Theological Certainty…..

Jesus Avoided Theological Certainty

Within the New Testament, the people Jesus seemingly condemns the strongest — and most frequently — are the ones who have the greatest amount of theological certainty — the Pharisees.

The spiritual leaders, the most prestigious religious institutions of the their day, the ones who were the most confident, the most sure and vocal about theology, were flat our wrong — and Jesus called them out on it. This should be a warning to us all.

Much of Jesus\’ teaching was confusing, complex, and often created more questions than answers, and that\’s OK. Even His own disciples were constantly misinterpreting his words, and they were continually asking Jesus for clarification and understanding. Knowledge and wisdom were not the disciples’ strong suit, but they followed Jesus despite their fears, doubts, defeats and failures — and so should we.

SOURCE:  4 Ways Jesus Was Like a Millennial – Stephen Mattson | God\’s Politics Blog | Sojourners.

In my experiences with the church theological certainty is indeed one of it core mistakes. Every denomination is absolutely certain that their version of theology is 100% while all the rest contain errors in one degree or another. It is helpful to remember that this is nothing new when studying and trying to follow the words of Jesus.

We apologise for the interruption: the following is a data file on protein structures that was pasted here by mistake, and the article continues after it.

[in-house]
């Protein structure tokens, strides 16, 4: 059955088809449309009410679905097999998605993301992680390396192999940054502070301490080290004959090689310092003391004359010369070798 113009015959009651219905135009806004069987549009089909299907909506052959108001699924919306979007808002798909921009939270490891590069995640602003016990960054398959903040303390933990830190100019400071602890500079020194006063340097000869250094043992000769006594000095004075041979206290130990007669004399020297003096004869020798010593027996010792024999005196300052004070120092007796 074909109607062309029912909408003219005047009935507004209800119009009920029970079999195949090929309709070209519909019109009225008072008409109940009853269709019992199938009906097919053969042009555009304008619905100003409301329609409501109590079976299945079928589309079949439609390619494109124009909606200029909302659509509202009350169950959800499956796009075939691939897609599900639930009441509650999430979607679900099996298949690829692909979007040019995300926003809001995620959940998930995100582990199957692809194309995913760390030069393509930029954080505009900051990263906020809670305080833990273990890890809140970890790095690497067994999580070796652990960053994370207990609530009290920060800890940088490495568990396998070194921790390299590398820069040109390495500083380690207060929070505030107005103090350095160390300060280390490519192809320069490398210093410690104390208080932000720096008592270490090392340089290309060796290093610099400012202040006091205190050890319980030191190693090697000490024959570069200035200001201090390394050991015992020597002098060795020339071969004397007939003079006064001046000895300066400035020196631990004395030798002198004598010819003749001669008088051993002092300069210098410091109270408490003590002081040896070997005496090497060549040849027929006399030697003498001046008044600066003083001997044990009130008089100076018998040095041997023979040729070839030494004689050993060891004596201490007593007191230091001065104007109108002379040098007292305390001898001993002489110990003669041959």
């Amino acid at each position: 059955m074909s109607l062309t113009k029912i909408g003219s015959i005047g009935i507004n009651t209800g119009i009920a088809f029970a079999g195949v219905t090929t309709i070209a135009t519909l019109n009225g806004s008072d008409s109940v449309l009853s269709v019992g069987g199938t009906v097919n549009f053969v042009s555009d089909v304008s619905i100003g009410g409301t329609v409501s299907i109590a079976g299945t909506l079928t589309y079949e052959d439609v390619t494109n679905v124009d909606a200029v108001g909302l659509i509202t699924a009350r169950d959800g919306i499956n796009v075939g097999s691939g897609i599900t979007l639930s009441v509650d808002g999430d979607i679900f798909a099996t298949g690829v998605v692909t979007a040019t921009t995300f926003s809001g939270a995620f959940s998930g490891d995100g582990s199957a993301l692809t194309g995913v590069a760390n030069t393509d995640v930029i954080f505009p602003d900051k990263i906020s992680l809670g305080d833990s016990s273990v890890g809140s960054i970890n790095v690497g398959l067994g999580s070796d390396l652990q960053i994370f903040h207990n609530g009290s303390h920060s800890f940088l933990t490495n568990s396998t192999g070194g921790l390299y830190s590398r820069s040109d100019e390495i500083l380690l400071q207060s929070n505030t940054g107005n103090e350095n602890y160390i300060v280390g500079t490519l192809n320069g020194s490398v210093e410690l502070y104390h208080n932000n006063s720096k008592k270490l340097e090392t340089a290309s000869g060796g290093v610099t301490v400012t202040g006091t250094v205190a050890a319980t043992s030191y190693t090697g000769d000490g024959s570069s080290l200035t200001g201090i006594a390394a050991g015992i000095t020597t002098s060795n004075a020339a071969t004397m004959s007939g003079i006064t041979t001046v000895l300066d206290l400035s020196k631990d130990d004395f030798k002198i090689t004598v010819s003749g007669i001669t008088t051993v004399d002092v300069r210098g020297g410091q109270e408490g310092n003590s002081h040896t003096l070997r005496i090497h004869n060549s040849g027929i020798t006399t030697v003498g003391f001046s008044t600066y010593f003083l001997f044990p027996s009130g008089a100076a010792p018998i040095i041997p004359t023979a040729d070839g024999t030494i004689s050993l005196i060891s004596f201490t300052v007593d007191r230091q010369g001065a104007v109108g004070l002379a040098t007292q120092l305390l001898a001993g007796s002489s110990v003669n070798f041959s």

It always amazed me just how out of tune Jesus’ disciple were about so many things. They just didn’t seem to get it until much after the fact. So, why should we all of a sudden understand it all? Yes, we have had thousands of well-meaning people give us their understanding. Yes, we can pick and choose among them to come up with a unique story.

The Pharisees were absolutely certain that they were right about everything. That is the major flaw of Judaism  and they continue to stubbornly refuse to acknowledge that even today. But then again, are they really any worse than most of us Christians who stubbornly cling to one or another founders words.

Yes, many of Jesus’ words are confusing and complex and create more questions than answers and as the quote above says that is OK as long as we recognize the fact that we are all wrong about it in one manner or another.

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